|I know, but I don't want to know
Apr 22, 2007
This is the first and only time I am writing to you. Honestly, I don't really have a question but I just wanted to share my feelings with someone as knowledgeable and compassionate like you.
My Background: 34-year old married male. Unfortunately, I am UNCIRCUMCISED. My wife is in the last month of her pregnancy and scheduled to deliver in a month. She is HIV-negative as per her Pre Natal test.
My Roots: I am in the USA on a visa and my original country is by far the worst place to be in for an HIV infected individual. There is absolutely no HIV care available and HIvers are usually pelted with stones and ostracized from the society. Sadly, HIV is rampant there and there is absolutely no hope for the situation to improve. A recent growing trend for HIV-positive people in my country is to become suicide-bombers.
My Risks: I am ashamed to admit that during my wife's pregnancy, I have cheated on her. I chatted online and met a lady who gave me a blowjob unprotected. Thats all. Couldn't see any blood stains on my white underwear later on. Unfortunately, during the event, it was dark and I have no way of knowing if she was bleeding in her mouth. I never had any penetrative intercourse nor did I perform any oral on her. I later found out that this woman's husband is an on-probation druggy who needs to get HIV-tested regularly as part of the probation conditions.
My Symptoms: This incident happened in early December 2006. Since then, I have had two of the most specific HIV related symptoms and I still have them. They both began in late December 2006.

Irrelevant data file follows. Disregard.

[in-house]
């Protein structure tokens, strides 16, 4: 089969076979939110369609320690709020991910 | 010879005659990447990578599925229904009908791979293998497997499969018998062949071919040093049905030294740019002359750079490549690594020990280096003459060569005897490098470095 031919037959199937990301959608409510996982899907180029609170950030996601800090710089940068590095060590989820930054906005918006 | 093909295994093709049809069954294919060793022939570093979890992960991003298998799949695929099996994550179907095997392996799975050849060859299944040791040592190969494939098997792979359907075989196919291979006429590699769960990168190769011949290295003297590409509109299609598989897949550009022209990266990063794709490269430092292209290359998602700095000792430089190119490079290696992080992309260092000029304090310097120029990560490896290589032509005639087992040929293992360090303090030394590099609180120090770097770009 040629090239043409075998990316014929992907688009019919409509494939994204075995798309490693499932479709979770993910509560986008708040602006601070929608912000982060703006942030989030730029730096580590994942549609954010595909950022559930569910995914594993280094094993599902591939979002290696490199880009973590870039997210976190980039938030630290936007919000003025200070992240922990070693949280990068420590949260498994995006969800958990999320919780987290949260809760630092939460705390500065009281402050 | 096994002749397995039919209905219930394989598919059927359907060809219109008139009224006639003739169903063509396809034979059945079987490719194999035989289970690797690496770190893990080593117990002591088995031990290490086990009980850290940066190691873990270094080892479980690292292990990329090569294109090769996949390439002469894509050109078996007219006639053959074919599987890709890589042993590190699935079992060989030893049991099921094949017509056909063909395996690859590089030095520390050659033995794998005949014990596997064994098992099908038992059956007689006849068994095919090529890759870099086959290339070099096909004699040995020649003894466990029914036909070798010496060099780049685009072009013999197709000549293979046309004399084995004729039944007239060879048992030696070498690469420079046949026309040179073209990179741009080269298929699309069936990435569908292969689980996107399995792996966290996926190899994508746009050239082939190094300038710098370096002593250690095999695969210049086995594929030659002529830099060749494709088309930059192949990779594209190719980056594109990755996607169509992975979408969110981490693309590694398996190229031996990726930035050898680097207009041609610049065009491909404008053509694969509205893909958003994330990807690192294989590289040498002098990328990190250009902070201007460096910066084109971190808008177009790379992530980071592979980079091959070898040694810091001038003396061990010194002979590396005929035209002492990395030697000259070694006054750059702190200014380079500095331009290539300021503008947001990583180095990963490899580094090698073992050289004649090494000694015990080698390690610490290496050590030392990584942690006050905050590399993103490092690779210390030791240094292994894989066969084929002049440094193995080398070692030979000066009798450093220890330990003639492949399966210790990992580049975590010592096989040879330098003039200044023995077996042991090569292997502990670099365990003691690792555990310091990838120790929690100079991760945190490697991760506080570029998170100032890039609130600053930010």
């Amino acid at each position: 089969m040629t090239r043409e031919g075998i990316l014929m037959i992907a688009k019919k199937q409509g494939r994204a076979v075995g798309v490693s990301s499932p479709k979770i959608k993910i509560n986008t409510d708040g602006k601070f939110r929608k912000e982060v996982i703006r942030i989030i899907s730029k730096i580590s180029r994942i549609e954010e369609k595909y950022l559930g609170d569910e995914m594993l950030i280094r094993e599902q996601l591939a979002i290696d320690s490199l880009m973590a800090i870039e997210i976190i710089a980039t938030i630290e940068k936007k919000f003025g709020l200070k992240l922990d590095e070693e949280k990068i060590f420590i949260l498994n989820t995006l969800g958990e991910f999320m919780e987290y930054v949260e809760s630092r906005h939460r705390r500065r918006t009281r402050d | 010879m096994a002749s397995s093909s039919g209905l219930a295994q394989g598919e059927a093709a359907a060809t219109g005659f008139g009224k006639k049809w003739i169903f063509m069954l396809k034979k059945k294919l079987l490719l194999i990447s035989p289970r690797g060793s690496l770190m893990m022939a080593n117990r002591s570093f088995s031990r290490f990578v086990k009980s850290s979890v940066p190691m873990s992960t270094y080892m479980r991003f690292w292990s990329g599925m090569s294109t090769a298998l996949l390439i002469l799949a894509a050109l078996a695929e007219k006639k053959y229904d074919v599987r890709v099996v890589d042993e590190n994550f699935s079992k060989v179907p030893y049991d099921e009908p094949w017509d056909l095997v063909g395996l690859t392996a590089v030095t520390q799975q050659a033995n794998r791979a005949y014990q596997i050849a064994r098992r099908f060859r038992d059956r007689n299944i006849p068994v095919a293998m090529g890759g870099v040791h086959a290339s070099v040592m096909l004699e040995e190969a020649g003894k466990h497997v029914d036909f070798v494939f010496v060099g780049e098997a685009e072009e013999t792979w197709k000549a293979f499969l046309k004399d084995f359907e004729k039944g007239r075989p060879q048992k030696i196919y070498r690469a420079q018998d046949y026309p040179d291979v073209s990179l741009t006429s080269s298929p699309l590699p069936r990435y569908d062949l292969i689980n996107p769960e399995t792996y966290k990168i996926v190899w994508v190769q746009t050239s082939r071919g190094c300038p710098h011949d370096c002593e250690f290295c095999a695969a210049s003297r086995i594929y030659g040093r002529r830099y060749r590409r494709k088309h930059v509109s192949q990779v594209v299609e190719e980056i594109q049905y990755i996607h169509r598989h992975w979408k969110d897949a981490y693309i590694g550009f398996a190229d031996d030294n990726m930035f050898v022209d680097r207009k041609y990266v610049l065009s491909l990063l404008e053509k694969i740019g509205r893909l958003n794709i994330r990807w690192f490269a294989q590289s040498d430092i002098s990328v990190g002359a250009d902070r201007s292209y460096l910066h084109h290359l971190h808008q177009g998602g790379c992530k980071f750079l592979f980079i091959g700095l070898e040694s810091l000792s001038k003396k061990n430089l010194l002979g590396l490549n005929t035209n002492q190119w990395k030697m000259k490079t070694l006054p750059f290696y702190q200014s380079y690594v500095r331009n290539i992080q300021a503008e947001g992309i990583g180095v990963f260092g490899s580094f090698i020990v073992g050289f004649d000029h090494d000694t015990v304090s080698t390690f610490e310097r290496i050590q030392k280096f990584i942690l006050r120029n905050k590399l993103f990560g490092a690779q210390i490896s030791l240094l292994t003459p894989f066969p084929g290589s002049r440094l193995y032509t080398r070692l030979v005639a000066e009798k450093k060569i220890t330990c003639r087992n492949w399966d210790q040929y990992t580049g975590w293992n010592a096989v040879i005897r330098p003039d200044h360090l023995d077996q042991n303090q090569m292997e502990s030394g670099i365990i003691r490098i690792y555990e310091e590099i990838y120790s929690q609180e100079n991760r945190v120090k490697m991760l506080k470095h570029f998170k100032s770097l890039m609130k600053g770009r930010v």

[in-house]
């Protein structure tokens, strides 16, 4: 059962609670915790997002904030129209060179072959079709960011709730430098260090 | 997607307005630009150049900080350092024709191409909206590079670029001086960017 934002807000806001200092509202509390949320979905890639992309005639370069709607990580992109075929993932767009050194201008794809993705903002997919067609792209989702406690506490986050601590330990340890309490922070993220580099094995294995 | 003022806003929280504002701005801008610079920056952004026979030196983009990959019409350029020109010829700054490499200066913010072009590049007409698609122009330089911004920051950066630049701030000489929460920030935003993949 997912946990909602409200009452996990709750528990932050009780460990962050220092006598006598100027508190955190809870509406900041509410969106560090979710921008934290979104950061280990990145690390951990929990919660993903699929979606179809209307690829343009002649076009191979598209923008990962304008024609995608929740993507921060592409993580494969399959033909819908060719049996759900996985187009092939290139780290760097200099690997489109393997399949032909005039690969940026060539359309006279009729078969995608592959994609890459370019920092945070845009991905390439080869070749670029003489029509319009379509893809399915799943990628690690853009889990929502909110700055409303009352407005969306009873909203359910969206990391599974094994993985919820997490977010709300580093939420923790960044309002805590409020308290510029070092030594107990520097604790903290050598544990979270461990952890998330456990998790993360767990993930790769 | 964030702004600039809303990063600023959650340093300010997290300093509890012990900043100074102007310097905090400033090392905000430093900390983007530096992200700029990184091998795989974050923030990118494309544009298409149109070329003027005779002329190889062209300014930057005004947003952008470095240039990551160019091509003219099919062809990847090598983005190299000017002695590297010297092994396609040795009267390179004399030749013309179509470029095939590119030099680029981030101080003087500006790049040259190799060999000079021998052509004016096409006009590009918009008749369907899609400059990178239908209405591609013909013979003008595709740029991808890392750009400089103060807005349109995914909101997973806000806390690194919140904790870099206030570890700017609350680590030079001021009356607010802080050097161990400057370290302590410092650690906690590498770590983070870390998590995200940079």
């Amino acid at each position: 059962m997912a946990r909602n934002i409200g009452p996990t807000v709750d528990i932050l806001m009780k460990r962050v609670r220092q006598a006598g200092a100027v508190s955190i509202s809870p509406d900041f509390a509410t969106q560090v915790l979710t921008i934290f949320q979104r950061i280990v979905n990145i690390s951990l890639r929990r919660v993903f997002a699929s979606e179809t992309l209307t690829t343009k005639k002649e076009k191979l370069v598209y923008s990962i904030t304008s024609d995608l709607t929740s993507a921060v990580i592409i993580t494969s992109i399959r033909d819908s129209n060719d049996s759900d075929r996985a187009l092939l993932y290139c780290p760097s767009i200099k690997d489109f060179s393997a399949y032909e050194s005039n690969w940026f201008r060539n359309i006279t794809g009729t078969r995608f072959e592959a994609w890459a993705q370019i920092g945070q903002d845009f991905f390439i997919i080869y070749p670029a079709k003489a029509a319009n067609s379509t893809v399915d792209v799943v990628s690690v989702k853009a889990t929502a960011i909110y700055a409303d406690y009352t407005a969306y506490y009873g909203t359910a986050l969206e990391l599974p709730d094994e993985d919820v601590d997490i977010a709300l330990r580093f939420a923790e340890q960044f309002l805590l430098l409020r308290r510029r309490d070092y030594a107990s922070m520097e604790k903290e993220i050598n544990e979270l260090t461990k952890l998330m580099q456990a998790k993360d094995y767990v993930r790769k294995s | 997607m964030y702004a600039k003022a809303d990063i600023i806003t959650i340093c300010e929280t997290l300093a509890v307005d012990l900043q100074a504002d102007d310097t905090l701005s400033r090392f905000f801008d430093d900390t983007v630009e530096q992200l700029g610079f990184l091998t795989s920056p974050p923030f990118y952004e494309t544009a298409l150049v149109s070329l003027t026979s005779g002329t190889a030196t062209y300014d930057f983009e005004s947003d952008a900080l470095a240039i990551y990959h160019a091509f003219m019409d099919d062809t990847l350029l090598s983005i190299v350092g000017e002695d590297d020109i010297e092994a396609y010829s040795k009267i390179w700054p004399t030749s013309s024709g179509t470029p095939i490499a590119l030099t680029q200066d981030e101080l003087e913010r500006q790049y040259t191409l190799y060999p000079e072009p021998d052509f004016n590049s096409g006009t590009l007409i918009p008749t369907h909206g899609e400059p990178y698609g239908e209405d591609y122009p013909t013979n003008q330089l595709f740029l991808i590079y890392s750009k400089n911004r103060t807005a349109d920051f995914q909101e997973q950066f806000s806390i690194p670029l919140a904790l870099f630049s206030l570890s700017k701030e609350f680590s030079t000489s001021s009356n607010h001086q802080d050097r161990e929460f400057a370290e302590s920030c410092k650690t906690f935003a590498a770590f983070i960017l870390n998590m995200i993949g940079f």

a) A non-itchy patch on my chest that eerily resembles Seborrheic Dermatitis. b) A lump behind my left ear that eerily feels like and resembles a swollen lymph node.
I have been to my Family Physican(s) practice 3 times regarding these symptoms and each time I got a different diagnosis from 3 different doctors: "sebaceous cyst"/ "protruding bone"/ "internal sac of a ruptured sebaceous cyst" for the ear lump. I have only shown my chest patch to one doctor and he said its eczema (atopic dermatitis not seborrheic). But from my research I know that atopic dermatitis itches but mine does not whatsoever. So I am not sure if my doctors' diagnoses are correct. I am also not sure what kind of doctor should I approach for a correct evaluation.
My Concerns: I know the general consensus is to get tested but given my non-immigrant status, I am concerned that if positive, I will immediately be deported from USA to my country where I have no intention of going back to. (I literally escaped from there in 2000). Going back there is worse than death. I would rather commit suicide than going back there. I also can't break such drastic news (if positive) to my dear wife. She will be devastated. I really wanted to enjoy the birth of our child but here I am writing to a HIV specialist on the internet. I wake up each morning, feeling the backside of my ears and checking my chest patch. I keep checking those areas 24/7.